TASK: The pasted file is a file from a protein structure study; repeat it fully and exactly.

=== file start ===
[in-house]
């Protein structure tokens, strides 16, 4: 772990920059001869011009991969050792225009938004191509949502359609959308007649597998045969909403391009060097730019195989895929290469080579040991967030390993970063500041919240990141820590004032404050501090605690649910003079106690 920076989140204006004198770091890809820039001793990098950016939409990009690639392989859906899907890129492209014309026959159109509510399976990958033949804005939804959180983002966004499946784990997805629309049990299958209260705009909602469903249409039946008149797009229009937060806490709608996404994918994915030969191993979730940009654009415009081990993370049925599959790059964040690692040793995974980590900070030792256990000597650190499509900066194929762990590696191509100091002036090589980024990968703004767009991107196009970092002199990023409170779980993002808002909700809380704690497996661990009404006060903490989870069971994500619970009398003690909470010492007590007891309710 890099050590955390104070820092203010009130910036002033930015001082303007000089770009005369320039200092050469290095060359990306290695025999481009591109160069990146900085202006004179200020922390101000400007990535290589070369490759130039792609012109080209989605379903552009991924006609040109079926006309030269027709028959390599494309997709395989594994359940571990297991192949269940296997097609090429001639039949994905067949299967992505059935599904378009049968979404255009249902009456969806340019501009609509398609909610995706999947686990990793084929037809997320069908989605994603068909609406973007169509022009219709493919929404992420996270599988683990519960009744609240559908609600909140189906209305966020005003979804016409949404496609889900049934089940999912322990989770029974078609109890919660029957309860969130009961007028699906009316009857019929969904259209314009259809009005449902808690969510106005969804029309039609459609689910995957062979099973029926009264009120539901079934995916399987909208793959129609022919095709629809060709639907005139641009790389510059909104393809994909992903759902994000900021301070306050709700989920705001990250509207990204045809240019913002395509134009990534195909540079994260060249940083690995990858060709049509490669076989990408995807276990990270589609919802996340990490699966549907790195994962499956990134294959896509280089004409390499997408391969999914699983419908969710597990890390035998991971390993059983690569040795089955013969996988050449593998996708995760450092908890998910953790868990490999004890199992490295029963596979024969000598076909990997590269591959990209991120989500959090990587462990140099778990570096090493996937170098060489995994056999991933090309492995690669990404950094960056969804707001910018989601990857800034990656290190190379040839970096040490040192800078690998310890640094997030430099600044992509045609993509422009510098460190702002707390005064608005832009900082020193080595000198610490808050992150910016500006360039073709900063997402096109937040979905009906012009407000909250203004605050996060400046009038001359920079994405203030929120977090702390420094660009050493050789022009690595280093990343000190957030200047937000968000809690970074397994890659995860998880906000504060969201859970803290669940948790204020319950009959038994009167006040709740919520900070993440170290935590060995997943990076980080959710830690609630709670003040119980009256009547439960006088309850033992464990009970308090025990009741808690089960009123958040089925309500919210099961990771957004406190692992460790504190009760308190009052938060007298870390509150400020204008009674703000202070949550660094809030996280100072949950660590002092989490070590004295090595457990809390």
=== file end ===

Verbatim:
[in-house]
């Protein structure tokens, strides 16, 4: 772990920059001869011009991969050792225009938004191509949502359609959308007649597998045969909403391009060097730019195989895929290469080579040991967030390993970063500041919240990141820590004032404050501090605690649910003079106690 920076989140204006004198770091890809820039001793990098950016939409990009690639392989859906899907890129492209014309026959159109509510399976990958033949804005939804959180983002966004499946784990997805629309049990299958209260705009909602469903249409039946008149797009229009937060806490709608996404994918994915030969191993979730940009654009415009081990993370049925599959790059964040690692040793995974980590900070030792256990000597650190499509900066194929762990590696191509100091002036090589980024990968703004767009991107196009970092002199990023409170779980993002808002909700809380704690497996661990009404006060903490989870069971994500619970009398003690909470010492007590007891309710 890099050590955390104070820092203010009130910036002033930015001082303007000089770009005369320039200092050469290095060359990306290695025999481009591109160069990146900085202006004179200020922390101000400007990535290589070369490759130039792609012109080209989605379903552009991924006609040109079926006309030269027709028959390599494309997709395989594994359940571990297991192949269940296997097609090429001639039949994905067949299967992505059935599904378009049968979404255009249902009456969806340019501009609509398609909610995706999947686990990793084929037809997320069908989605994603068909609406973007169509022009219709493919929404992420996270599988683990519960009744609240559908609600909140189906209305966020005003979804016409949404496609889900049934089940999912322990989770029974078609109890919660029957309860969130009961007028699906009316009857019929969904259209314009259809009005449902808690969510106005969804029309039609459609689910995957062979099973029926009264009120539901079934995916399987909208793959129609022919095709629809060709639907005139641009790389510059909104393809994909992903759902994000900021301070306050709700989920705001990250509207990204045809240019913002395509134009990534195909540079994260060249940083690995990858060709049509490669076989990408995807276990990270589609919802996340990490699966549907790195994962499956990134294959896509280089004409390499997408391969999914699983419908969710597990890390035998991971390993059983690569040795089955013969996988050449593998996708995760450092908890998910953790868990490999004890199992490295029963596979024969000598076909990997590269591959990209991120989500959090990587462990140099778990570096090493996937170098060489995994056999991933090309492995690669990404950094960056969804707001910018989601990857800034990656290190190379040839970096040490040192800078690998310890640094997030430099600044992509045609993509422009510098460190702002707390005064608005832009900082020193080595000198610490808050992150910016500006360039073709900063997402096109937040979905009906012009407000909250203004605050996060400046009038001359920079994405203030929120977090702390420094660009050493050789022009690595280093990343000190957030200047937000968000809690970074397994890659995860998880906000504060969201859970803290669940948790204020319950009959038994009167006040709740919520900070993440170290935590060995997943990076980080959710830690609630709670003040119980009256009547439960006088309850033992464990009970308090025990009741808690089960009123958040089925309500919210099961990771957004406190692992460790504190009760308190009052938060007298870390509150400020204008009674703000202070949550660094809030996280100072949950660590002092989490070590004295090595457990809390």